We Londoners like to poke fun out of our Essex cousins. Many of us associate the town with the plastic characters of TOWIE, lots of bling, vajazzles (ooh er) and the overly tanned, overly gymmed Mark Wrights of the world.
But aside from cheeky chappies like Olly Murs and celeb chef Jamie Oliver who rose to stardom as a pastry chef from Clavering, Essex has a lot going for it as a tourist attraction.
As a journalist, all sorts of travel-related emails pop into my inbox each day. Many, sadly, are dropped into the trash, but others, like this photo of ‘Olly Murs’ and ‘Jamie Oliver’ in a bathtub on Southbank, manage to catch my eye.
This rather bizarre sight in Gabriel’s Wharf, wasn’t just some random people trying to catch a smile from passersby. It was actually set up by Visit Essex in a bid to encourage Londoners to visit the 350 miles of Essex coastline.
To mark the start of the 2013 Discovery Coast Campaign, Visit Essex have highlighted some of the things Londoners don’t know about the Essex coastline.
So here, I present to you, 10 Reasons to Visit the Essex Coastline
1. The Essex coastline is 350 miles long – longer than any other county in England
2. Eight beaches along the Discovery Coast have Blue Flag Status (awarded for water quality, life saving & disabled facilities) – walk along the beach anyone?
3. Southend Pier is the longest pleasure pier in the world at 1.33 miles long – get your candy floss and cuddly toys here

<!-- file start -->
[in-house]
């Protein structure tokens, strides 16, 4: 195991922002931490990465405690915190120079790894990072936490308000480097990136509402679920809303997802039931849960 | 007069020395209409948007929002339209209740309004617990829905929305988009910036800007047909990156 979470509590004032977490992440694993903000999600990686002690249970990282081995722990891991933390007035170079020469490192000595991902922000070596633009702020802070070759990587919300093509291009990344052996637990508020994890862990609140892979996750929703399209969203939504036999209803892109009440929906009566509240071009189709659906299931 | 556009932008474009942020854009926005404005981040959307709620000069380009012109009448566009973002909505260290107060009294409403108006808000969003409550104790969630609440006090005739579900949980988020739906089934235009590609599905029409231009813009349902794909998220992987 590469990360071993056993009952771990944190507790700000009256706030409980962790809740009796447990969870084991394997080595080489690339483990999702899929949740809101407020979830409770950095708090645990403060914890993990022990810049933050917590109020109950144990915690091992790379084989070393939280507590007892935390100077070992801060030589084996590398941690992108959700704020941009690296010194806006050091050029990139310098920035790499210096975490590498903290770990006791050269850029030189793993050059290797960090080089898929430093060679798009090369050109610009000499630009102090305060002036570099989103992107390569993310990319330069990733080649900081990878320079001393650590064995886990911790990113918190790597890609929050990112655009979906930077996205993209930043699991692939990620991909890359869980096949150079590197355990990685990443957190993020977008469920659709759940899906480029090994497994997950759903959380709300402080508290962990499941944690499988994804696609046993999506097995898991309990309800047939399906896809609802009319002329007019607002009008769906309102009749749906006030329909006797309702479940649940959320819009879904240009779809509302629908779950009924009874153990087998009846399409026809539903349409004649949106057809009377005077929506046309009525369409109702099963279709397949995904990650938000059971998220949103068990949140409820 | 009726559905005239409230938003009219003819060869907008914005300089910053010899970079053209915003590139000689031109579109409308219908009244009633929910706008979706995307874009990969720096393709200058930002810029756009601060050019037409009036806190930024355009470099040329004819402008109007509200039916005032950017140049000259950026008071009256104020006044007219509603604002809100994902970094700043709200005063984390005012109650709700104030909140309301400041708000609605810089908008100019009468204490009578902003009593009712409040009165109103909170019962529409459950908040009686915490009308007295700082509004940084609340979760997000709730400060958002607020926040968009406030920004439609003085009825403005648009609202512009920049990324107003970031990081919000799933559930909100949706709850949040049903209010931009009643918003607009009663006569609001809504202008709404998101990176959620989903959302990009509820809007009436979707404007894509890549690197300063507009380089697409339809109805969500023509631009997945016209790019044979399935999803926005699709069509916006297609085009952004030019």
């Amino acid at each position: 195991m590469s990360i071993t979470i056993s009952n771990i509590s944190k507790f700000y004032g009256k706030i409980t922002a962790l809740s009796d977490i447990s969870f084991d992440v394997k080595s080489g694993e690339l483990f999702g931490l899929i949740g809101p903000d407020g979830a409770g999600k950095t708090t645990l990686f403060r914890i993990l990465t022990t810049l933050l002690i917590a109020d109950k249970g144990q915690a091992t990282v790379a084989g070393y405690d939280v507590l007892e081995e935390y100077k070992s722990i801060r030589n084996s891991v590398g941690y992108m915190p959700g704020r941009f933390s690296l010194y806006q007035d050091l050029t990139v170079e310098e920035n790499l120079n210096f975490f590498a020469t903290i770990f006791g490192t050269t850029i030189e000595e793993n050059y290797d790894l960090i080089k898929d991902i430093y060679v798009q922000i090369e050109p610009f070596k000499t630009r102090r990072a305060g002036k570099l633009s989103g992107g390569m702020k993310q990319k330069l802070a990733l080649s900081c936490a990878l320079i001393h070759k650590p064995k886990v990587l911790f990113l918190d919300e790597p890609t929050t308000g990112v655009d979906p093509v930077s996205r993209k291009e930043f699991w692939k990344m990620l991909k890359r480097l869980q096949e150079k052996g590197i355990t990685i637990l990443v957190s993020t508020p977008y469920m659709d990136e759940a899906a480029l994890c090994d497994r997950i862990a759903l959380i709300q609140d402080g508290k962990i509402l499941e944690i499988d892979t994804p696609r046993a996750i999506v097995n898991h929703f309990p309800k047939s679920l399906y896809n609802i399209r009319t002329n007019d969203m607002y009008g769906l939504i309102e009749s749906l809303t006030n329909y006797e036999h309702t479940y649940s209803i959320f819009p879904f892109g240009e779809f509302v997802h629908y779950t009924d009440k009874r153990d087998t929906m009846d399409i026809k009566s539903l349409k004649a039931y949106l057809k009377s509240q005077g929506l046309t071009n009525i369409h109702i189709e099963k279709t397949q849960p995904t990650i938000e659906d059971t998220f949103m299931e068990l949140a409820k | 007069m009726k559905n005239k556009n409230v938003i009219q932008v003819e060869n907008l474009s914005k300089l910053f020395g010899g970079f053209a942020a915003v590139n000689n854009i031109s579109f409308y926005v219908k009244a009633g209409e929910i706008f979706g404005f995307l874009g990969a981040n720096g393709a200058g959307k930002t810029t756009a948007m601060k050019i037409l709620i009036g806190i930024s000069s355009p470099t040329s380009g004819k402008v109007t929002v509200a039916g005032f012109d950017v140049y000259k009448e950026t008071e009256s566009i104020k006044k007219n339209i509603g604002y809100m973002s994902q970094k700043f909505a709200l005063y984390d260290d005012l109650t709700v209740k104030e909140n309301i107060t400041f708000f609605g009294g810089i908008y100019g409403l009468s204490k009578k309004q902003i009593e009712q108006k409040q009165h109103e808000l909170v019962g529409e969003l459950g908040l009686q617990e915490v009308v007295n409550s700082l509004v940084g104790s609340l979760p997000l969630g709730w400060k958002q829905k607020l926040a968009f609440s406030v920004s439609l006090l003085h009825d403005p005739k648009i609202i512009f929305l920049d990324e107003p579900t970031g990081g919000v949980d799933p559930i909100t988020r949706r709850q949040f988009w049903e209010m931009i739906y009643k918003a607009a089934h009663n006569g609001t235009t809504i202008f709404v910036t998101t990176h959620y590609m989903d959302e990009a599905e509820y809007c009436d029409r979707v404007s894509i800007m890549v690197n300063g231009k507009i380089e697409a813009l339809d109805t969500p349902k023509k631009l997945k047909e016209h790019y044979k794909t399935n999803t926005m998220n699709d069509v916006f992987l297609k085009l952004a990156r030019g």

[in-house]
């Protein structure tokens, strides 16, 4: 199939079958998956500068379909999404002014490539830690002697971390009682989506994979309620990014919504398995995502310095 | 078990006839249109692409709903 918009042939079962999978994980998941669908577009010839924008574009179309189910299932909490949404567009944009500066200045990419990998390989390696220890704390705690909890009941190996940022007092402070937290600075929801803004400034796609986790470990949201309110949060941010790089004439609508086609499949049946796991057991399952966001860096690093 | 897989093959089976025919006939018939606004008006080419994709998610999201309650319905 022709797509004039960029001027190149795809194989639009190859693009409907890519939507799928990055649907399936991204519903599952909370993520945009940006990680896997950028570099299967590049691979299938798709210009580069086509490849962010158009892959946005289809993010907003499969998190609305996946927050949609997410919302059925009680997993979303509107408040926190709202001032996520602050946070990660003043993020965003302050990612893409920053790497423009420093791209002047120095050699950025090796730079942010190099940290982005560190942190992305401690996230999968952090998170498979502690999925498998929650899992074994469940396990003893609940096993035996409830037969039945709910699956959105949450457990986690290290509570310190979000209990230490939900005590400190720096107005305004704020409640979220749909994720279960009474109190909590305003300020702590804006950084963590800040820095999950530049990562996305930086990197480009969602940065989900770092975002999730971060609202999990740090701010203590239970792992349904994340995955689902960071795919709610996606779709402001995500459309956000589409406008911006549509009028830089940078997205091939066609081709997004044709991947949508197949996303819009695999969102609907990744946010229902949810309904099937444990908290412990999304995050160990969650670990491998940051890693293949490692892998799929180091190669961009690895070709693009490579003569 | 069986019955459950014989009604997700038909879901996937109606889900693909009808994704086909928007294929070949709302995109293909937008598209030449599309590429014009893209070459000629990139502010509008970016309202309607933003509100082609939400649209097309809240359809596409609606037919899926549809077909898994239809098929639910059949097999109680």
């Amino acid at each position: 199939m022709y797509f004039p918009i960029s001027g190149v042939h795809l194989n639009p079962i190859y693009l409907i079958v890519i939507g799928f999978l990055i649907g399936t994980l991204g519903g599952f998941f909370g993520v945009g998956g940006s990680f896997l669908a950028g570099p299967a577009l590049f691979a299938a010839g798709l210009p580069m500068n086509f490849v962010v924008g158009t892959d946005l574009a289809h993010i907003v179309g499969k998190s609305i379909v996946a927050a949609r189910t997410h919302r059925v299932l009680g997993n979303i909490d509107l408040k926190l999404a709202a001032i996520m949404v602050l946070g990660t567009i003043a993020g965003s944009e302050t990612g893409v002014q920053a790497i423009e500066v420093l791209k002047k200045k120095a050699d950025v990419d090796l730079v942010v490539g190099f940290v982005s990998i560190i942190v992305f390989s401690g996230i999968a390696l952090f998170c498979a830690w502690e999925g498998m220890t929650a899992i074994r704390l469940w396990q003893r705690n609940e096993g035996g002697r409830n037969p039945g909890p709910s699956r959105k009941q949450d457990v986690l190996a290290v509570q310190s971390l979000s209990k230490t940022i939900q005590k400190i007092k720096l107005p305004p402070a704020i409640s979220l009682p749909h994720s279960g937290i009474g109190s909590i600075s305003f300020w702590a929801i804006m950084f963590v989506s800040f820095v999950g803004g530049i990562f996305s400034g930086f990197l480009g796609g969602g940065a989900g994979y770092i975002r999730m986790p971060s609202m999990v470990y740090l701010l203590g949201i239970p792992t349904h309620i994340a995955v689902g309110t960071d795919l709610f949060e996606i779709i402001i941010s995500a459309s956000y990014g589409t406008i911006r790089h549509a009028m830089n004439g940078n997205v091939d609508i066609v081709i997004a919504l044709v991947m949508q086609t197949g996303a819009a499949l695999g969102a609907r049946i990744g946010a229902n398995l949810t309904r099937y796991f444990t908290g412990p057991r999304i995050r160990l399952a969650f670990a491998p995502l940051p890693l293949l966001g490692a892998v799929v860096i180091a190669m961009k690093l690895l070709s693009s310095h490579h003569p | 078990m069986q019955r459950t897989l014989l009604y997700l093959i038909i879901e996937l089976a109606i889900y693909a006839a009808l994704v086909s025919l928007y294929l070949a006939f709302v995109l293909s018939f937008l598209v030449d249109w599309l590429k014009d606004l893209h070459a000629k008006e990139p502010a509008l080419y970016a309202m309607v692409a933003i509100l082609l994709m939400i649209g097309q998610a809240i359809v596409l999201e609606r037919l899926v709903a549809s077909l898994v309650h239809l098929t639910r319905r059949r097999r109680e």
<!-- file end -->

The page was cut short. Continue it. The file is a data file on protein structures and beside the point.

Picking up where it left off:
4. Southend Pier is also widely regarded as one of the driest places in the country – We’re sold already.
5. Maldon is the home to the annual Maldon Mud Race – Get planning for May 2014. You might spot a man in a bikini and a few strange faces.
6. Historic Harwich boasts the Electric Palace, one of the oldest purpose built cinemas in the UK, and the home of Christopher Jones, the Master of the Mayflower
7. Calling owl lovers out there. Osea Island is one of the few places in England where all five species of English owl can be seen
8. On Wallasea Island, the RSPB are working on creating the Wallasea Island Wild Coast project transforming this wetland as part of the largest conservation project in Europe
9. Calling all foodies (this is Oh So London’s favourite): The Essex Discovery Coast is a real treat for Colchester Oysters, Leigh Cockles, Maldon Sea Salt and Mersea Mud beer which are all native to the county
And here’s the logistics bit: You can get to Essex from many areas of London within the hour. Many main-line train services leave from Liverpool Street and the Queen Elizabeth Olympic Park, Stratford. Drivers can also gain access via the M25, M11 and A12.
And don’t forget, you can hop on the Central line to Epping. Easy.
So come on Londoners, get out this city and explore Essex this weekend!
Until next time x
Follow them @VisitEssex